Scientists have found glass embedded in fish gills from an asteroid impact and a T. rex buried by a standing wave. Close to 66 million years ago in North Dakota’s southwestern corner, paddlefish and sturgeon swam in a river through a landscape crawling with mighty dinosaurs. On Wednesday, scientists said well-preserved fish fossils unearthed at the site are providing a better understanding of what killed the dinosaurs.
The ensuing mass extinction was triggered by an asteroid 12 kilometres wide that struck Mexico’s Yucatan Peninsula. The event wiped about three-quarters of Earth’s species, including the dinosaur. It also put an end to the Cretaceous Period, paving the way for mammals to become dominant.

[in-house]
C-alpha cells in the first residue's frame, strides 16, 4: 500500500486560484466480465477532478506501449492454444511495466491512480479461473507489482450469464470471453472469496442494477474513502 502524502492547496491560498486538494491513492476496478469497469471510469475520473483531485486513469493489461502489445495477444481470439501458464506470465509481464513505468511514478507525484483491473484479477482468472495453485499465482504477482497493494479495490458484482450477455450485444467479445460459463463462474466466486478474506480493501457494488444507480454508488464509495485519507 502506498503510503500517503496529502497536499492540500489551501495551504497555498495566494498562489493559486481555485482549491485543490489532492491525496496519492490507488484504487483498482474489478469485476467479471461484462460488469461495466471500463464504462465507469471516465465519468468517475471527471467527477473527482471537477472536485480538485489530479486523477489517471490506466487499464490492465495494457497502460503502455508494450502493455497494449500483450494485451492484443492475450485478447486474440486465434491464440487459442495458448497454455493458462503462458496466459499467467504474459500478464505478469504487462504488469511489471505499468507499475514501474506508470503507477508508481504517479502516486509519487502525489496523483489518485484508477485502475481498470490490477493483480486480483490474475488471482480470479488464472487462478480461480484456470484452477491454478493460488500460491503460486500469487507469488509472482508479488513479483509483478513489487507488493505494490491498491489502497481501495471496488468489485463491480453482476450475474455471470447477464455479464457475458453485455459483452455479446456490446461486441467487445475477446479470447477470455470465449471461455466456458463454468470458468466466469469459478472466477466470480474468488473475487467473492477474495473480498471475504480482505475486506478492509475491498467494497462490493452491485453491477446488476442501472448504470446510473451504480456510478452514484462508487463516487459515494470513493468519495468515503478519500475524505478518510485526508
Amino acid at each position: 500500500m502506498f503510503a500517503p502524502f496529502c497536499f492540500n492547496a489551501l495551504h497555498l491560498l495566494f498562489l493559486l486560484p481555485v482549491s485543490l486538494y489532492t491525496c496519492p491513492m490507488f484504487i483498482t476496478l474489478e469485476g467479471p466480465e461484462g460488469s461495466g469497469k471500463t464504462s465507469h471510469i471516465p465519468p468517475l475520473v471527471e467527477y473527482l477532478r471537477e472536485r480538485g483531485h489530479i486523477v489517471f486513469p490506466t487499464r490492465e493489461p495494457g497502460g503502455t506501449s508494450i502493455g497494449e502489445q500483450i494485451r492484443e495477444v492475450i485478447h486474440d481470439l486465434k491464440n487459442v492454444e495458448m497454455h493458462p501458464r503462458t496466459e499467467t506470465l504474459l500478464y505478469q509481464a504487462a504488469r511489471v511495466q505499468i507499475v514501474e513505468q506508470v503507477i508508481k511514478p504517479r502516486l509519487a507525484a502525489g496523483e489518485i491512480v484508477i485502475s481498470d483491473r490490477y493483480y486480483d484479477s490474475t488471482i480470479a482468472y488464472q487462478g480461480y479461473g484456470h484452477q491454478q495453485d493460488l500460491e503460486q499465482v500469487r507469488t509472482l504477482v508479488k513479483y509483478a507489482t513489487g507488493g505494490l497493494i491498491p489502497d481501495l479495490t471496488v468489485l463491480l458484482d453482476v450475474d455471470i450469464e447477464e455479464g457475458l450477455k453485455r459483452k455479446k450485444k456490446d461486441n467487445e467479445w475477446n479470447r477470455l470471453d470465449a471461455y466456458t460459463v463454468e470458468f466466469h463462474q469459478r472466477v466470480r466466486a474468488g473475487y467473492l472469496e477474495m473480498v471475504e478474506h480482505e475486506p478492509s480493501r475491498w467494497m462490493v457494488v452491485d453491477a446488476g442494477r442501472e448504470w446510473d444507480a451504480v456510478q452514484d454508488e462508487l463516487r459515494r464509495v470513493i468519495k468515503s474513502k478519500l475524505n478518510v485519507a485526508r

The fossil site called the Tanis deposit is located throughout the northern hemisphere. Researchers have examined bones from three paddlefish and three sturgeons that died within about 30 minutes of the impact. The group found evidence that a hail of glass pelted the site, after finding small molten materials embedded in the fish gills.
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